The light is fading for Wunderlist.
The popular to-do list app was bought by Microsoft in June 2015, sparking concerns that it would inevitably be “sunsetted” by its new corporate parent the way several promising apps have been before it.
In April, Microsoft started the process of making those concerns a reality. It announced a direct replacement for Wunderlist, called Microsoft To-Do, and said it plans to “retire” the older app once To-Do is able to sufficiently subsume it. New features for Wunderlist have been few and far between as of late.
There’s some controversy here. Wunderlist is an award-winning app with a not-insignificant audience and extremely positive user ratings across platforms. Although To-Do is being built by the same team behind Wunderlist, the original is on its way out.
And as it stands now, Microsoft’s successor is a more limited experience than the app it’s trying to replace.
To be clear, Microsoft readily admits that To-Do is still in a preview stage, and Wunderlist remains fully available. No Wunderlist user, myself included, has to make the switch right now. But Microsoft is trending in that direction, and given that To-Do
is something you can download today, the extent to which it trails Wunderlist is worth noting.
The thing to know about Wunderlist is that it’s not just a to-do list app. You can use it to keep track of what you need to buy at the grocery store, sure, and it’s perfectly pleasant for that. But it’s featured enough to also be a powerful productivity tool — I’ve personally used it to lay out articles, bounce ideas off colleagues, and generally behave like a streamlined note-taking app a la Evernote. The way it’s able to organise simple and complex tasks all at once has made it a fixture on many home screens.
To-Do, as it is now, does not have that level of flexibility. It is fast, it looks clean, and you can use it to jot things down, then check off those things as you do them. The margins between these sort of to-do apps aren’t huge, so if that’s all you need, by all means give To-Do a try.
Beyond the basics, though, Microsoft To-Do is a bit too barebones to be a full Wunderlist replacement today. Here’s a few of the main issues, in no particular order:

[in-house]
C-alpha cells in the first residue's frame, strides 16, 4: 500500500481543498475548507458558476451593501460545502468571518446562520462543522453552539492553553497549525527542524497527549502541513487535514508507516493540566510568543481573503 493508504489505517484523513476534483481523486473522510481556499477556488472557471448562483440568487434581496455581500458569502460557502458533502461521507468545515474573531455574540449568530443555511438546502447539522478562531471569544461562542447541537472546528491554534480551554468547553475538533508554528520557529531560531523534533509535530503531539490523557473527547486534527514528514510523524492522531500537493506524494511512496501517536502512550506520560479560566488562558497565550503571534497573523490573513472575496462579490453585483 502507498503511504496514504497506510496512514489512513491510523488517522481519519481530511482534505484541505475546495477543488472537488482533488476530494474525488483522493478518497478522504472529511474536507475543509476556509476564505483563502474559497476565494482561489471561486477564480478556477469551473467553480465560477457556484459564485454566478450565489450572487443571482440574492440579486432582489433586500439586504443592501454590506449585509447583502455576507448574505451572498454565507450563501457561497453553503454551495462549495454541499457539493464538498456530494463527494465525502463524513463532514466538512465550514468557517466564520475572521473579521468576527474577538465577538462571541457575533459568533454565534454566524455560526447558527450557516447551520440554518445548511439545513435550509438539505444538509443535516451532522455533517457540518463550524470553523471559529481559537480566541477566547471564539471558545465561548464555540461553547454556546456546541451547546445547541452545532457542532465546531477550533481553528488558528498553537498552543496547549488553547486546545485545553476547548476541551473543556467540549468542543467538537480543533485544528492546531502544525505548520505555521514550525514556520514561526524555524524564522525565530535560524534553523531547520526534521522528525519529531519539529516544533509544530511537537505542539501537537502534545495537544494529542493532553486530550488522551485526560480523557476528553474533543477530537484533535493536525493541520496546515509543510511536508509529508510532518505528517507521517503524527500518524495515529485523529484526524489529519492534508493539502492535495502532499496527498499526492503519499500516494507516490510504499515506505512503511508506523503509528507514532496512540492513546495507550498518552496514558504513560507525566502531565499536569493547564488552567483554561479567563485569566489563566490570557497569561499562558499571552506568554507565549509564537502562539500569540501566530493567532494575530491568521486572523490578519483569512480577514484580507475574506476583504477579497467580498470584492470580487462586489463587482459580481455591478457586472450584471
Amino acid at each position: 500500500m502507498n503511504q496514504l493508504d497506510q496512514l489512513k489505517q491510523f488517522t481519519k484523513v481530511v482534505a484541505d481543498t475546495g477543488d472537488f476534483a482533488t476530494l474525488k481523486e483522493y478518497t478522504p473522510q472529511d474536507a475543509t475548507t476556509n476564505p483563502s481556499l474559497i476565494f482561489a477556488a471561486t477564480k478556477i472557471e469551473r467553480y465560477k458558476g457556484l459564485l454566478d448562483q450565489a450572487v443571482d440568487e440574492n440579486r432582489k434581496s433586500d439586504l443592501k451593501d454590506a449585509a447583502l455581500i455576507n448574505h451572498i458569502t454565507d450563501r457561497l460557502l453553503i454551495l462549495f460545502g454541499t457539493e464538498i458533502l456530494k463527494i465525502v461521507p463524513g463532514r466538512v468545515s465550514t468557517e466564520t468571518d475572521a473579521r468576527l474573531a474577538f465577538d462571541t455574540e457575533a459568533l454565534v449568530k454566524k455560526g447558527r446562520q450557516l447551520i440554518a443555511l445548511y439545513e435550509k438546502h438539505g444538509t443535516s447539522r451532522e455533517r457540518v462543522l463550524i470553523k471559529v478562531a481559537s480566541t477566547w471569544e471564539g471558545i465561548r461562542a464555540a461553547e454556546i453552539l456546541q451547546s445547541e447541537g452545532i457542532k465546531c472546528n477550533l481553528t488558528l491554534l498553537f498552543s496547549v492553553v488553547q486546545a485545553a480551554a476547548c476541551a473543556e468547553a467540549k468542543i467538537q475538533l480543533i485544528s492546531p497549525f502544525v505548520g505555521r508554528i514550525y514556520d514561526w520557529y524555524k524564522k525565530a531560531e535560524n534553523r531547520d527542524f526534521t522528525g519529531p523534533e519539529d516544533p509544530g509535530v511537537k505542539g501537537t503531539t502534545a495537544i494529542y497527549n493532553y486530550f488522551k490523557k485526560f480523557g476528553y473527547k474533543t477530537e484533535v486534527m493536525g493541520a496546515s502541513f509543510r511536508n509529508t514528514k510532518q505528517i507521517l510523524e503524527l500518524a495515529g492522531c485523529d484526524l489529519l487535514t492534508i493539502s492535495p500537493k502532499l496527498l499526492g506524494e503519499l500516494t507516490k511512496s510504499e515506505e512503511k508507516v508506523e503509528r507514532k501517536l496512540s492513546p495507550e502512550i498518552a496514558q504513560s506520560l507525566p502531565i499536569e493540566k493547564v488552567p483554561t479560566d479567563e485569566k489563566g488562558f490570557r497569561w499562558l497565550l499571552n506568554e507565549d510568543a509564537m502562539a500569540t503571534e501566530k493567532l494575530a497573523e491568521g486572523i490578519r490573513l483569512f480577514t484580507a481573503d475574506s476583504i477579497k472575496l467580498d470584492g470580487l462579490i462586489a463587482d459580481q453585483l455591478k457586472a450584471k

- There are no subtasks. When you create a to-do item in Wunderlist, you have the ability to create sub-items within it. So if you have an item called “Grocery list,” you can write out “Cheese,” “Milk,” “Bread,” and whatever else right there. Each of those subtasks have little checkboxes next to them, so when you complete one, you just strike it off. It all makes sense. When you want to add further detail to an item in To-Do, however, you only have a blank space to take notes. You can create your own de facto list of subtasks in there, but that’s a slower and sloppier process. Wunderlist manages to do more while keeping a blank note-taking space of its own.
- You can’t attach files to a to-do item. Continuing along those lines, within every to-do item in Wunderlist is an option to add files from your computer, phone, Dropbox, or what have you. If I’m laying out an article and I see a good photo I’d like to use, I can pop it into the bottom of the item. Again, To-Do has no such option.
- It doesn’t collaborate with many outside services. Wunderlist is popular enough that various third-party apps — Dropbox, Slack, Google Calendar, Evernote, etc. — integrate with it directly. To-Do works with Microsoft Outlook, but that’s it for now.